The forms that English words may be given and the sequences in which they are arranged with other words to express larger, more complex meanings make up the syntactic pattern or system of English.
The syntax of English –the third level of grammar and the third level of analysis –deals with the more complex combinations of linguistic forms. Identification of a word class is not, then, a matter of “What do these words mean?” but “How do they fit into a pattern?” “What forms will they take?” and “How do they behave in combination with other forms?” (1999, Herndon)
The way in which words are put together to form constructions (American Heritage Dictionary)
The devices used by structuralists for establishing word classes in English include consideration of ways in which certain types of words can be grouped into sets, called paradigms , on the basis of the inflectional and derivational affixes that they will take.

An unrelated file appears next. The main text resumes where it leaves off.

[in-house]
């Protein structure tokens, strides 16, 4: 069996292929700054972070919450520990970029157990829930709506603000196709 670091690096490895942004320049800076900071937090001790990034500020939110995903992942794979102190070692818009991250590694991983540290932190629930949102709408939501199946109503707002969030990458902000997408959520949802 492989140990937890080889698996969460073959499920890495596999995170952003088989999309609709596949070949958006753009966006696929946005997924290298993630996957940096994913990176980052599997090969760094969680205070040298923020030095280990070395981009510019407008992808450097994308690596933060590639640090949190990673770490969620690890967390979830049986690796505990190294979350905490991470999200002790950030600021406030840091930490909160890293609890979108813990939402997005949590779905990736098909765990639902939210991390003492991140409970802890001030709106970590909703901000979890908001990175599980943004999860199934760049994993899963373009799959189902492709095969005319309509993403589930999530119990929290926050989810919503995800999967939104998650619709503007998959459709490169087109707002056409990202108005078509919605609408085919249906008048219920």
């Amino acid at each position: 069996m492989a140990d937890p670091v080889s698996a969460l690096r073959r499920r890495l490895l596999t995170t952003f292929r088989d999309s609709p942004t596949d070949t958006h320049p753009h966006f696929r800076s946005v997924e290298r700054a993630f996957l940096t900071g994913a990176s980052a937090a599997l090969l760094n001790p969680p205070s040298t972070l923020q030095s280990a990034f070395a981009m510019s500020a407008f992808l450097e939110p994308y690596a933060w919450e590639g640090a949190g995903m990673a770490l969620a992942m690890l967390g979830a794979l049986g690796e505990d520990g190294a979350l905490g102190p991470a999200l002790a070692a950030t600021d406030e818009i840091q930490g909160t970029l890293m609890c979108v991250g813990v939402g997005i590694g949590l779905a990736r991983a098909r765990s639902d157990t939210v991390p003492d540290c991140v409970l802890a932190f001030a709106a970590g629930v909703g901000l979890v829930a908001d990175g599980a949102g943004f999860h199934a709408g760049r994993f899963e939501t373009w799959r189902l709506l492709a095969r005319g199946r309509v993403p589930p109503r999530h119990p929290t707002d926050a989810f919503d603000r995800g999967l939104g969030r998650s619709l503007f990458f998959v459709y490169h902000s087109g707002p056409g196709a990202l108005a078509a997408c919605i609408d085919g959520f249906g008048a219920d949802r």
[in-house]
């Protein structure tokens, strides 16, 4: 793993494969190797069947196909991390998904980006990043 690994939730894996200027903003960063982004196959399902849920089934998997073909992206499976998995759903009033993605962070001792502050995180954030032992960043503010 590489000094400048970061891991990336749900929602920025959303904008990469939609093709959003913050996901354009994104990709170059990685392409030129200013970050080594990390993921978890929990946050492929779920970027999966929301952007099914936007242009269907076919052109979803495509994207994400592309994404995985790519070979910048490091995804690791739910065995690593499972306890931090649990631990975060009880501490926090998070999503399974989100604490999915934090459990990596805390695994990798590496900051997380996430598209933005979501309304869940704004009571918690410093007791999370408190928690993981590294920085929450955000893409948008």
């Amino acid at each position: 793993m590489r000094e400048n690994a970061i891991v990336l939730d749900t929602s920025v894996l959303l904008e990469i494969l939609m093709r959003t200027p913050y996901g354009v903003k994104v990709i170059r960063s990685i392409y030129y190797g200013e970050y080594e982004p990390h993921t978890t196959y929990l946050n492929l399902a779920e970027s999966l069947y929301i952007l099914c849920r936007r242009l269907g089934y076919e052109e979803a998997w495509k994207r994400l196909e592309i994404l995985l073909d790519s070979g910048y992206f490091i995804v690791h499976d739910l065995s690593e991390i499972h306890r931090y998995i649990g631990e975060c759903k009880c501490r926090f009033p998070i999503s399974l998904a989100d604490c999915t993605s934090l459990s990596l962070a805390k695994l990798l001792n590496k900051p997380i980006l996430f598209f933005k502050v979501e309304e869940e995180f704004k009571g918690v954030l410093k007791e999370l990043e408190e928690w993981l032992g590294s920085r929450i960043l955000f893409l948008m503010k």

They are sets of forms. Each set is made up of a base form (singular), plus whatever morphemic changes –either the addition of suffixes or sound changes or both –may be used to adapt the base form to certain functions without changing the lexical meaning.
For example, the inflectional paradigm for the class form (NOUNS) is made up as follows.
NOUNS:INFLECTIONAL PARADIGMS Base (singular) Base Form + plural Base Form + possessive Base Form + Possessive plural teacher teachers teacher’s teacher’s desk teachers’ teachers’ rights student students student’s students’